Essential Updates: Comp Medical News December

Welcome to this month’s Comp Medical News update. Sleep deprivation, heroin deaths, and declining U.S. life expectancy are your headlines for December 2016.

 

 

 

 

First, Louisiana hit the national news for our abysmal health outcomes and lack of investment in medical care, especially for rural populations:

 

Concordia Parish, One of the Sickest Areas in the Country, Highlighted as Example of Public Health Failure

Vox reporter Julia Belluz investigated the health outcomes and lives of people in Concordia Parish, near Alexandria, to show the heath disparities between states, emphasizing the role of government in public health and services. She notes: “Concordia is a place where infants die at rates that are three times higher than in Montgomery, a high-income county in Maryland with the best health outcomes. Concordia is a place where 40 percent of the adult population is obese, nearly half of the children live in poverty, and a quarter never finish high school. In the Bayou State, men and women can expect to live to 76, compared with the 81 years Californians live to on average – a gap similar to the one you’d find between the United States and a developing country like Colombia.”

Read the entire piece here.

 

Next, in case you forgot, the national opioid crisis is still a major issue:

 

Medical Technology is Driving Opioid Reduction Efforts

A recent national panel in Minneapolis indicated that technology including advances in neuromodulation (when one neuron uses chemicals to regulate other groups of neurons) is the future of curbing opioid abuse. According to a report in Pain Medicine News, the panel, titled “America’s Opioid Dilemma: Medical Technology is Part of the Solution,” highlighted several recently approved and pending treatment systems. In a later interview, panel speaker Konstantin V. Slavin, MD, professor of neurosurgery at the University of Illinois College of Medicine at Chicago said that the opioid crisis is unique to the U.S., Canada and Australia and explained that other health systems have different pain treatment standards. Dr. Slavin also dismissed spinal surgery as a cure, saying that structural correction won’t address “the imbalance of transmitters or normalize receptors.” Neuromodulation however, is a potential solution because the permanent device is reversible, adjustable and can be tested.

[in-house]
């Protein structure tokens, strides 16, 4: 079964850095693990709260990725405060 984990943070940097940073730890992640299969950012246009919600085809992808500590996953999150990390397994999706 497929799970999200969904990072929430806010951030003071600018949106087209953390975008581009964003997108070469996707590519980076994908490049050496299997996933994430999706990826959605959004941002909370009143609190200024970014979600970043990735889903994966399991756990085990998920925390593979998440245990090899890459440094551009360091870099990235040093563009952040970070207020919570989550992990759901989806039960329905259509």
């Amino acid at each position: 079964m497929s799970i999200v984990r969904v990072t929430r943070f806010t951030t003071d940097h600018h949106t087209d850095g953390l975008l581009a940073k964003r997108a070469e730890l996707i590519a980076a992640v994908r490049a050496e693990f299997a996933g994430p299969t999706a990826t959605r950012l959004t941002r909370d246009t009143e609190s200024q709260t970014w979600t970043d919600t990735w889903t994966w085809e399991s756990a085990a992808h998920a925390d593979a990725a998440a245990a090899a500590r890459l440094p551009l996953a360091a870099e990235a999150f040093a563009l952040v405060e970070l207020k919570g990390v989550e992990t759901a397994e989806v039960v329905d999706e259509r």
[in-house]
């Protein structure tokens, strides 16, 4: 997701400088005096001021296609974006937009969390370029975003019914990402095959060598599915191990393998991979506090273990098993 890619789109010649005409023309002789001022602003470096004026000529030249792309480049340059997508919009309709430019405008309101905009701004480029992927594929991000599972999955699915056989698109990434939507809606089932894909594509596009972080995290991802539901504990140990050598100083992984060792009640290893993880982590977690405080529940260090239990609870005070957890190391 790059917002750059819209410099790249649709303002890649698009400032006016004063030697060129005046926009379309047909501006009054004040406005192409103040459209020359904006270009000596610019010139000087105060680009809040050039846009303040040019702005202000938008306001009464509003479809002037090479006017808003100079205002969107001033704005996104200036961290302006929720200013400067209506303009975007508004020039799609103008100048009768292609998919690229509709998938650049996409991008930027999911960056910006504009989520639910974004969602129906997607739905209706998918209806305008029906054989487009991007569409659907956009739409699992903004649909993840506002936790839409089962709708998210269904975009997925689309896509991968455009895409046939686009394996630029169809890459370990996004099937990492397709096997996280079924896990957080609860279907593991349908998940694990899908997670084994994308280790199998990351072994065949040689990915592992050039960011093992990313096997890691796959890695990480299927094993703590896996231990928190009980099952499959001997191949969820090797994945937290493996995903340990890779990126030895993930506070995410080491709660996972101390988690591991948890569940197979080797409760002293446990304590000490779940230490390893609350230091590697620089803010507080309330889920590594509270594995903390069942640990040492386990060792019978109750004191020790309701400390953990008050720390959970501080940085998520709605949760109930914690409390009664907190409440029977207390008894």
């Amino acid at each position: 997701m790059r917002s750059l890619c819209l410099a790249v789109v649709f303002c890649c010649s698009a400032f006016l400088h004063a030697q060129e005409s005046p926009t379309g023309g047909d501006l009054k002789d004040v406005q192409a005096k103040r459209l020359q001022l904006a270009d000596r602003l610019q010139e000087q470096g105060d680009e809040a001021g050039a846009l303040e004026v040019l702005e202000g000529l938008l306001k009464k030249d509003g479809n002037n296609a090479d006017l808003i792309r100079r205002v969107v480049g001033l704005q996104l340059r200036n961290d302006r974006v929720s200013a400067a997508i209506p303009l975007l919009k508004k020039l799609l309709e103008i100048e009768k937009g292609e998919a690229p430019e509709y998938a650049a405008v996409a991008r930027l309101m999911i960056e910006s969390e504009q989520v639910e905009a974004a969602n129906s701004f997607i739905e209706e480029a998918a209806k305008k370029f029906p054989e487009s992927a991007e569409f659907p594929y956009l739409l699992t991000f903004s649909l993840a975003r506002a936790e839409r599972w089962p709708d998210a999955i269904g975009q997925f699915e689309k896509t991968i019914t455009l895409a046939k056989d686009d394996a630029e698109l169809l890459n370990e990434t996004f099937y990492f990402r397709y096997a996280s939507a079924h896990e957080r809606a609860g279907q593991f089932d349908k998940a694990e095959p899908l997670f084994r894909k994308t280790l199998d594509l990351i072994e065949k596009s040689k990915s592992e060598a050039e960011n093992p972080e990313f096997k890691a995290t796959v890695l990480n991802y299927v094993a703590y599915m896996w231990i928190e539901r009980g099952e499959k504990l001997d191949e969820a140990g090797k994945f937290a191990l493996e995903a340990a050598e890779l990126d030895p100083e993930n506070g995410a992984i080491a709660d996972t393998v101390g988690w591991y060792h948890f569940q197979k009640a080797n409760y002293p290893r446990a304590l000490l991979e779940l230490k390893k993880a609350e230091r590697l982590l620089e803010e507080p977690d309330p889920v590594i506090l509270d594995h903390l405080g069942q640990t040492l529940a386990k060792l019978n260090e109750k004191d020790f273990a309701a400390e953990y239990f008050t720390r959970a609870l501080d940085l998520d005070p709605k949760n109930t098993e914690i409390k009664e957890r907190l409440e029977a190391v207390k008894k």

Read more here.

 

Pain Patients Use Alternative Medicine – But Not Always for Pain

Twice as many adults with musculoskeletal pain disorders were found to use complementary health approaches for any reason as those without such pain conditions, according to a report issued by the CDC. The data also indicate, however, that relatively few adults applied these health remedies to specifically treat the pain disorder. The CDC notes that in 2012 (the year on which the report is based), 54.5 percent of U.S. adults had a musculoskeletal pain disorder. The use of any complementary health approach for any reason among persons with a musculoskeletal pain disorder (41.6 percent) was significantly higher than use among persons without a musculoskeletal pain disorder (24.1 percent). Patients with neck pain or problems were the most likely to seek non-traditional treatments. It is unclear exactly why pain patients utilize alternative approaches despite frequent reimbursement denials from insurance carriers, but the report suggests that clinicians should help guide choices in this regard.